The WPCandy article link that you sent does indeed look similar to my article. However, that doesn’t essentially make it “plagiarized”. In fact, I haven’t even read anything on WPCandy in my life thus far (I had just “heard” of the site, visited it for the first time when you commented). That rules out plagiarism charges, at least for me.
      As far as your claim that I have copied/lifted it, no, I did not! I never read that article in the first place. Also, you may run CopyScape on all my pieces — I know for sure I haven’t plagiarized, and I don’t think there’s anything to fear.
      Thing is, the WPCandy article, and mine, both just talk about the same thing! That’s it. And since the said topic is bit limited, there seems to be some level of resemblance in treatment of the topic. Beyond that, there is nothing “copied”. The only sites I consulted have been acknowledged in the article itself via links.
      Consider doing a Google search for Checkout. And now, consider describing the info about it in one-two paragraphs. What all info would you include? Similarity to PayPal, AdWords integration, and availability in countries. What else? None, because there isn’t much useful beyond that.
      Now, URL Shortener. Konstantin’s article is the most well known guide about it (almost). Any mention of the Google URL shortener will refer to his work. Also, I mentioned Jetpack, you didn’t.
      Youtube: You’ll have to talk about embeds/tags, what else?
      AdWords/AdSense: You’ll say how awesome these services are, and then mention the plugins for WP users. What else?
      Same applies with it all. Feedburner, Docs, anything. Fact is, the given topic has a rigid architecture — you’ll either mention the requisites, or you won’t. I did, you did, and that’s a co-incidence.
      Even in terms of paragraph organization, the two articles are different. Look at them well. You have put Docs and Chart Tools separately. You have even mentioned GMail separately (I haven’t). Certain other things too.
      Fact is, that the two articles talk about the exactly same thing. These are not “15 Anti-Spam Plugins for WP” pieces, wherein my 15 and your 15 will be different. The given topic is not so flexible — I’ll either mention the required details, or I won’t. If I don’t, it’ll be a pathetic article. If I do, it will be similar to anything in the same topic (as it, apparently, is).
      Let me know if you still have doubts/arguments. :)

      • Brian Krogsgard says

        You can justify yourself be explaining how the code to enqueue jQuery in your article has the exact same typo that my own article has. And the typo is not in the source you cite – the same source I cited for a very common snippet.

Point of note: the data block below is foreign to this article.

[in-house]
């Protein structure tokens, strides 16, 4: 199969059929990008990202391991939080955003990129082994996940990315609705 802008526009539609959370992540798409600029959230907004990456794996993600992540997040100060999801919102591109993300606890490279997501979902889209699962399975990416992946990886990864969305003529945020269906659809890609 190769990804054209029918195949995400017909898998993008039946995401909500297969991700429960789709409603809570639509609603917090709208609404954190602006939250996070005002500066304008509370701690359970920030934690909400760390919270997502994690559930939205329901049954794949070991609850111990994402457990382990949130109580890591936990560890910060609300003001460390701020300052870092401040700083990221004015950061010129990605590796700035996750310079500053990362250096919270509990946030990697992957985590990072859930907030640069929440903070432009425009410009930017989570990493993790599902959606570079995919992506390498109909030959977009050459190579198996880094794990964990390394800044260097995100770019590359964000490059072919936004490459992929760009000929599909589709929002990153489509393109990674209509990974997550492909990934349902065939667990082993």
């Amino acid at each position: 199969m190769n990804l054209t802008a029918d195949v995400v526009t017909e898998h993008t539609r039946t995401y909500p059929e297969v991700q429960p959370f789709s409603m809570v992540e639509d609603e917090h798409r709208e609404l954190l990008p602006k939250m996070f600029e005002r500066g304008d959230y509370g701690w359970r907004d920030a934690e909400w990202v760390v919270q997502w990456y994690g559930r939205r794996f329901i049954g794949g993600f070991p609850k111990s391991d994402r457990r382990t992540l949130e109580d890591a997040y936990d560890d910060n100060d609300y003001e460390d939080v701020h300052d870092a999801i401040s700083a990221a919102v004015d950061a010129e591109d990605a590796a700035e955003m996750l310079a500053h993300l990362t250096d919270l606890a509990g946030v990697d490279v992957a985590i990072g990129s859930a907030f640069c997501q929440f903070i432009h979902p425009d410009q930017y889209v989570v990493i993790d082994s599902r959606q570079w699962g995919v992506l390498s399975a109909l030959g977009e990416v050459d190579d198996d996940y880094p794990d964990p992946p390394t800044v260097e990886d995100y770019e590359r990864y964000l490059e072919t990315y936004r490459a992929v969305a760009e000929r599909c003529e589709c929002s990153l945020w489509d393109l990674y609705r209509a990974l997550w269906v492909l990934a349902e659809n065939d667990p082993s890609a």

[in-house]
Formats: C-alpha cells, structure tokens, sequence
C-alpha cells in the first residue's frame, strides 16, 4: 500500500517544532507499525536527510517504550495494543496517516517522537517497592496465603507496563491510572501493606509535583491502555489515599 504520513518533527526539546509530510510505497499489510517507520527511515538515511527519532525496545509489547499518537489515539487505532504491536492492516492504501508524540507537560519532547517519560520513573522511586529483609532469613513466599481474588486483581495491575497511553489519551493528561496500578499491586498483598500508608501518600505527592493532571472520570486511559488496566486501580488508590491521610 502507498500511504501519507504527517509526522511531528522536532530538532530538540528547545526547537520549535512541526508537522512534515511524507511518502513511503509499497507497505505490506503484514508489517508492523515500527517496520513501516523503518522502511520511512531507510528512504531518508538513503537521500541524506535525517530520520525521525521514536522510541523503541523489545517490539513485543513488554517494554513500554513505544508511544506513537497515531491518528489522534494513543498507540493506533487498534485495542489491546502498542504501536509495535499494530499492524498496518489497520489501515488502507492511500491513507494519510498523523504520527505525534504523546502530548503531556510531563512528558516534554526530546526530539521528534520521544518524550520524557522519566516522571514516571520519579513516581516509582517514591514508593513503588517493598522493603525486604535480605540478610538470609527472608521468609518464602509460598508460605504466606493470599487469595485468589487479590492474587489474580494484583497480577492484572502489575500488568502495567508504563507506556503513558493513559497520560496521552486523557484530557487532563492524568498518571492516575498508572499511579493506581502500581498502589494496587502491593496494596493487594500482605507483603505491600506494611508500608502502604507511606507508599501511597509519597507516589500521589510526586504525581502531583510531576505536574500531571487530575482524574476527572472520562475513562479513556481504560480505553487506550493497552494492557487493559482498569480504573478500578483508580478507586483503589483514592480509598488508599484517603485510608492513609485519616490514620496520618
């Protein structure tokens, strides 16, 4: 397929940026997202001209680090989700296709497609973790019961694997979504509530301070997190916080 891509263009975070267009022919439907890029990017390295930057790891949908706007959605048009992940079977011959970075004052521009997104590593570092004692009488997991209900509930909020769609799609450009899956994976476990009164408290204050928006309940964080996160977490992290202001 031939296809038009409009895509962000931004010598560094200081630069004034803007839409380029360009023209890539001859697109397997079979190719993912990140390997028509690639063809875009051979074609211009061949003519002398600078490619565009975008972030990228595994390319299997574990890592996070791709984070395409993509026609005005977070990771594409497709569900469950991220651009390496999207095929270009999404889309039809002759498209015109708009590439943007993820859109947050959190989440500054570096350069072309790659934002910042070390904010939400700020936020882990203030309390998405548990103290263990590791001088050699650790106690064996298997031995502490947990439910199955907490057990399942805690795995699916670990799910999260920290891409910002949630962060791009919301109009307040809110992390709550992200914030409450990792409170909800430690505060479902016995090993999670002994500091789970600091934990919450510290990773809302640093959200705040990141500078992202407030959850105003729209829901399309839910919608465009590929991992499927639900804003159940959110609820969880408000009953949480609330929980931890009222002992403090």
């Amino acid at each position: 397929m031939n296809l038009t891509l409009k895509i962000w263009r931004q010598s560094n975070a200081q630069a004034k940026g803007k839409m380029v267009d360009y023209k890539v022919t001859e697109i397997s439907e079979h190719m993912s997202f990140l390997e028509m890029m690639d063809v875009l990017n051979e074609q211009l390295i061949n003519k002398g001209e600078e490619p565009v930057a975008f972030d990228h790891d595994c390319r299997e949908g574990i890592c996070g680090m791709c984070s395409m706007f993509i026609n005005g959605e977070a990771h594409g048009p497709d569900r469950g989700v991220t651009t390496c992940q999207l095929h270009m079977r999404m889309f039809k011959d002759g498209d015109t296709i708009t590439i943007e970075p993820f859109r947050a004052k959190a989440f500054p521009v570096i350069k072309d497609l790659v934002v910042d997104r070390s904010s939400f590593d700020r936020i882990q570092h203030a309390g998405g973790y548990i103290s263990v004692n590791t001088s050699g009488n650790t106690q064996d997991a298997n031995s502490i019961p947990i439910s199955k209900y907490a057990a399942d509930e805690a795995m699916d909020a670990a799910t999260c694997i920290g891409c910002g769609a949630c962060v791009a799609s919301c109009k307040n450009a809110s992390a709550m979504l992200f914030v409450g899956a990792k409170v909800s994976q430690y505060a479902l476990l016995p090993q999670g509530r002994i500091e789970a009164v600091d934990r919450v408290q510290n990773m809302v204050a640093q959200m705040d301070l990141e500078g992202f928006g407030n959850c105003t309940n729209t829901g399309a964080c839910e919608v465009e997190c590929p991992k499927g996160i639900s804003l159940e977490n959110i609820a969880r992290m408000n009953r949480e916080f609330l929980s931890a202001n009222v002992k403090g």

I hold my ground on every front.

        • Sufyan says

          The said snippet is a direct citation from Frederick Townes. The code on his site must’ve been fixed by now. That is a common typo, you’re making a mountain of a mole-rat. I do not know when he fixed it, or if I myself made a typo. If this resembles the error in your post, it may at best be a co-incidence, or at worst some loop-hole that you’re trying to pull, in your bid to prove your baseless point.
          Seems you shouldn’t have written that post on your blog. You’ve called 1WD “a joke of a publication”. Duh! At any rate, we do not have to respond to your post. The comments that you’ve got so far — most of them claim that the article has not been copied.
          Seems its time you called it stale-mate at your end.

          • Rarst says

            > The comments that you’ve got so far — most of them claim that the article has not been copied.

            There is not a single person there that that claims such thing. “Most” (as in four out of five) wrote that this is possibly or definitely plagiarism.

      • Rourke says

        Why does jQuery snippet in your post has same typo (“query” instead of “jquery” in third line) as in WPCandy post?

        • Sufyan says

          Yes, most of ‘em do claim that it isn’t copied. Read again, and read well.
          In fact, you wouldn’t read well. You didn’t even bother reading my comment there. I had asked, has the Google SoC ended FOREVER, and shall never, ever happen again? You did not bother replying. Just as Brian did not bother replying to my email. All you are seeking is to tear apart the article based on some weird rationale.
          Fact is, you’re attempting to thrash the article on the basis of your personal bias. Yes, you are. Therefore, you refuse to accept that this being a narrow topic, the articles can indeed seems similar. You claim that my piece is the same as Brian’s. Honestly, you feel I should’ve left Feedburner and/or Reader from this round-up lest it may appear ‘similar’ to some article that I didn’t even read?
          Nevertheless, this conversation is going nowhere. Owing to your personal bias, you refuse to believe. Since you’ve already formed your opinion, I do not suppose I should bother explaining things to you anymore.
          Lead a wonderful life, my friend.

  6. says

    Great topic – you know I use Google’s stuff for just about everything now (hard to beat free & effective). I didn’t even know about Google’s Project Manager! Thanks for the lead :D

    • Sufyan says

      Thanks for the comment. Yeah, Google services are ideal both for personal and professional use. I myself rely on Docs most of the time.